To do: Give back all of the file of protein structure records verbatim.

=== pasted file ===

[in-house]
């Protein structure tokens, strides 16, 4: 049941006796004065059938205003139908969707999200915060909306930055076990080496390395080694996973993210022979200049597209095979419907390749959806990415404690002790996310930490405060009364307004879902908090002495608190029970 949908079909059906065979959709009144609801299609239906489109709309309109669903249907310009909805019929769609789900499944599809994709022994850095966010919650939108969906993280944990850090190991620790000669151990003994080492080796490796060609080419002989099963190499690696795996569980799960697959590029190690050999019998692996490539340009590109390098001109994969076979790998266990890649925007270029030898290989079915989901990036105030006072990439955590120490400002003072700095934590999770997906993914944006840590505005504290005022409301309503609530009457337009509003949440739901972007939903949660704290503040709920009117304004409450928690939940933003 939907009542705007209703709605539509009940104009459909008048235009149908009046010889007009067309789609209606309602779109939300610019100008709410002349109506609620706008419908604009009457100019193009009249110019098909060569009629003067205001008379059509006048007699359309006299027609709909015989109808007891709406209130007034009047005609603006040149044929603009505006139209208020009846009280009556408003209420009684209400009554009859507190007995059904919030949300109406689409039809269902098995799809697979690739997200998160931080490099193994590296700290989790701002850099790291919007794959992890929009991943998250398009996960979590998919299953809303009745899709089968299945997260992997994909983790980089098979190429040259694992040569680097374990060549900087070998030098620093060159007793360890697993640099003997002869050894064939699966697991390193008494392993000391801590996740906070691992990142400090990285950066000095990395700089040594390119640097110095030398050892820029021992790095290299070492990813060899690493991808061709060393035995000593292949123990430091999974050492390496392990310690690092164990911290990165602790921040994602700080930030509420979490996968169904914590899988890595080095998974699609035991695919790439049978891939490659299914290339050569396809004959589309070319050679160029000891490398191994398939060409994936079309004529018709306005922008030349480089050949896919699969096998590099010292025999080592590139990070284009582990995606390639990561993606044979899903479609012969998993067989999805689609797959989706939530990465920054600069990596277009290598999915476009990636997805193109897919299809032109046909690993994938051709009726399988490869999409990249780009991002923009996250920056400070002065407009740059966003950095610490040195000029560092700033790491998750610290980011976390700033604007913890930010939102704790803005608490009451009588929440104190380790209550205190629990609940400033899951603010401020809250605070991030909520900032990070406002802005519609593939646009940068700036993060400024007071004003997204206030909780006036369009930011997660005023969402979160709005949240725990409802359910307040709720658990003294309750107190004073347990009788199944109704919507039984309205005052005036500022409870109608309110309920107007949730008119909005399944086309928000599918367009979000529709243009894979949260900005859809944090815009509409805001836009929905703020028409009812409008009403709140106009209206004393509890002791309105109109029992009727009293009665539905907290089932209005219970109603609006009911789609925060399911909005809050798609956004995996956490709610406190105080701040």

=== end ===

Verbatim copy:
[in-house]
């Protein structure tokens, strides 16, 4: 049941006796004065059938205003139908969707999200915060909306930055076990080496390395080694996973993210022979200049597209095979419907390749959806990415404690002790996310930490405060009364307004879902908090002495608190029970 949908079909059906065979959709009144609801299609239906489109709309309109669903249907310009909805019929769609789900499944599809994709022994850095966010919650939108969906993280944990850090190991620790000669151990003994080492080796490796060609080419002989099963190499690696795996569980799960697959590029190690050999019998692996490539340009590109390098001109994969076979790998266990890649925007270029030898290989079915989901990036105030006072990439955590120490400002003072700095934590999770997906993914944006840590505005504290005022409301309503609530009457337009509003949440739901972007939903949660704290503040709920009117304004409450928690939940933003 939907009542705007209703709605539509009940104009459909008048235009149908009046010889007009067309789609209606309602779109939300610019100008709410002349109506609620706008419908604009009457100019193009009249110019098909060569009629003067205001008379059509006048007699359309006299027609709909015989109808007891709406209130007034009047005609603006040149044929603009505006139209208020009846009280009556408003209420009684209400009554009859507190007995059904919030949300109406689409039809269902098995799809697979690739997200998160931080490099193994590296700290989790701002850099790291919007794959992890929009991943998250398009996960979590998919299953809303009745899709089968299945997260992997994909983790980089098979190429040259694992040569680097374990060549900087070998030098620093060159007793360890697993640099003997002869050894064939699966697991390193008494392993000391801590996740906070691992990142400090990285950066000095990395700089040594390119640097110095030398050892820029021992790095290299070492990813060899690493991808061709060393035995000593292949123990430091999974050492390496392990310690690092164990911290990165602790921040994602700080930030509420979490996968169904914590899988890595080095998974699609035991695919790439049978891939490659299914290339050569396809004959589309070319050679160029000891490398191994398939060409994936079309004529018709306005922008030349480089050949896919699969096998590099010292025999080592590139990070284009582990995606390639990561993606044979899903479609012969998993067989999805689609797959989706939530990465920054600069990596277009290598999915476009990636997805193109897919299809032109046909690993994938051709009726399988490869999409990249780009991002923009996250920056400070002065407009740059966003950095610490040195000029560092700033790491998750610290980011976390700033604007913890930010939102704790803005608490009451009588929440104190380790209550205190629990609940400033899951603010401020809250605070991030909520900032990070406002802005519609593939646009940068700036993060400024007071004003997204206030909780006036369009930011997660005023969402979160709005949240725990409802359910307040709720658990003294309750107190004073347990009788199944109704919507039984309205005052005036500022409870109608309110309920107007949730008119909005399944086309928000599918367009979000529709243009894979949260900005859809944090815009509409805001836009929905703020028409009812409008009403709140106009209206004393509890002791309105109109029992009727009293009665539905907290089932209005219970109603609006009911789609925060399911909005809050798609956004995996956490709610406190105080701040």